Article: Transforming onboarding: Boosting productivity and engagement

Employee Engagement

Transforming onboarding: Boosting productivity and engagement

Effective employee onboarding goes beyond basic introductions, focusing on personalised introductions, mentoring, clear expectations, and comprehensive feedback to enhance productivity and engagement.
Transforming onboarding: Boosting productivity and engagement

Employee onboarding can significantly enhance productivity. Unfortunately, many organisations treat onboarding mechanically, merely as a process to introduce the organisation, provide a basic overview, explain job requirements, and introduce different stakeholders with minimal customisation. Sometimes, employees are placed on the job on day one with only a cursory introduction, which does not set them up for success. In today’s performance-oriented and highly dynamic world, organisations will survive and flourish only if employees meet the organisation’s expectations. Therefore, it is important due importance and thoughtful consideration to employee onboarding at every level. A one-size-fits-all approach simply does not work. 

Here are key elements that must be considered for an effective onboarding process:

Making employees feel welcome

The primary objective of effective employee onboarding is to make new hires feel welcome and comfortable. Introducing them warmly to the team is essential, ensuring a personal and friendly approach. Mechanical onboarding processes often fail to achieve this, missing the mark on creating a positive first impression, which is crucial and long-lasting. Winning an employee's mind starts with winning their heart. Therefore, a warm welcome that makes new employees feel valued and at ease within the company's ecosystem is immensely beneficial.

Assigning a mentor

Assigning a well-chosen mentor for 3 to 6 months is highly beneficial, as it provides employees with a reliable point of contact for guidance and support. Employees may hesitate to approach their managers with minor concerns or dilemmas to avoid creating a negative impression. Therefore, selecting a mentor with credibility, authenticity, and a genuine desire to help is crucial. A poorly chosen mentor can be counterproductive and send the wrong message to the employee, undermining the purpose of mentorship. 

Providing a proper introduction to the organisation

Providing new employees with a comprehensive overview of the organisation, including its culture and key dos and don’ts, is essential. These guidelines should encompass performance expectations, cultural norms, attitudes, and behaviours. Given that each organisation has a unique culture and mindset, it is crucial to introduce new hires to important stakeholders and successful employees who can share their perspectives and experiences.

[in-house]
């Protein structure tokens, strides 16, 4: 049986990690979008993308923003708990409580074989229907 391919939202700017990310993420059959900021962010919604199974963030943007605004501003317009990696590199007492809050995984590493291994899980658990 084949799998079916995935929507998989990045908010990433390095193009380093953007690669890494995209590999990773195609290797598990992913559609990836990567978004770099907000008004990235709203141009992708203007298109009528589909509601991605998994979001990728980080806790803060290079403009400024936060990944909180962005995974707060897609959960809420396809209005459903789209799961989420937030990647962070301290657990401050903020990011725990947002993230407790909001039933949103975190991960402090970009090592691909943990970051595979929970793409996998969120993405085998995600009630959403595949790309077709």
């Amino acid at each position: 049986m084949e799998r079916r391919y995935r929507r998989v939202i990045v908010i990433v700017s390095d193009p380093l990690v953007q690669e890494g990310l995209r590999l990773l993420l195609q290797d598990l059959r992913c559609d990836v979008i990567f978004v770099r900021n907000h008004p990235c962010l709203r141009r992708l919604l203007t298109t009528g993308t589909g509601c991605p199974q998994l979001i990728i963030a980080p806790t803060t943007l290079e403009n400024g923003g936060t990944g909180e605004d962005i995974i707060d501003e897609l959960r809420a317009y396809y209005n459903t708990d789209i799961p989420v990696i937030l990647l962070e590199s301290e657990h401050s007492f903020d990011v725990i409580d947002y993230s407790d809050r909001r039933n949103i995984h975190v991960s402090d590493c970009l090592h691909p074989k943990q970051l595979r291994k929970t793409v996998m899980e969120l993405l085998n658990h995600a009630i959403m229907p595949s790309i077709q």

Addressing psychological factors beyond work is also vital, as successful employees are often well-liked and respected. Their passion and focus can be highly motivating, creating a positive and inspiring environment for the new employee.

 Setting expectations

For optimal productivity, the boss must do a timely expectation setting. Though all organisations expect the employee to perform well, sometimes expectations are not properly laid out or are left vague. I have often come across candidates perceiving their performance to be very good, while the boss's perspective is the opposite. This happens when priorities are mismatched, with both perceiving them differently. It is prudent to determine Key Result Areas (KRAs) at the earliest and have them signed off. Expectations on the job, KRAs, as well as behaviour and culture, should be properly articulated to the new employee. Proper articulation and spelling out expectations at the earliest, ideally within 45 days of an employee joining an organisation, will yield good results. This should be communicated both in writing and verbally to the employee. 

Implementing a feedback mechanism

It helps to share proper feedback with the employee before they form an opinion, both on behaviour and work-related matters. Weekly or fortnightly short feedback sessions go a long way in allaying the employee's apprehensions and setting them up for success. Feedback should be given on a one-to-one basis, allowing the employee to share their perspective as well. This feedback must cover all aspects, including performance, behaviour, attitude, and priorities. 


Since every employee is unique, companies often fail to adequately customise the induction process for each individual. Greater satisfaction can be achieved when organisations, instead of relying on a standard template, tailor the induction to benefit the employee by strategising, engaging in dialogue, and considering their input. Recognising that everyone has different perspectives and desires, customisation fosters a sense of importance and belonging in new hires.

It is essential to remember that employees join an organisation to succeed, just as organisations aim for their employees' success. However, the necessary steps to ensure this success are not always taken. A thoughtfully customised induction process, designed to engage both the heart and mind of the employee, significantly enhances their ability to succeed and enables them to integrate more swiftly. First impressions are crucial, and a well-executed onboarding process energises and motivates new employees, setting them up for long-term success.

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Topics: Employee Engagement, Employee Assistance Programs, Life @ Work, #PracticalTips, #HRCommunity

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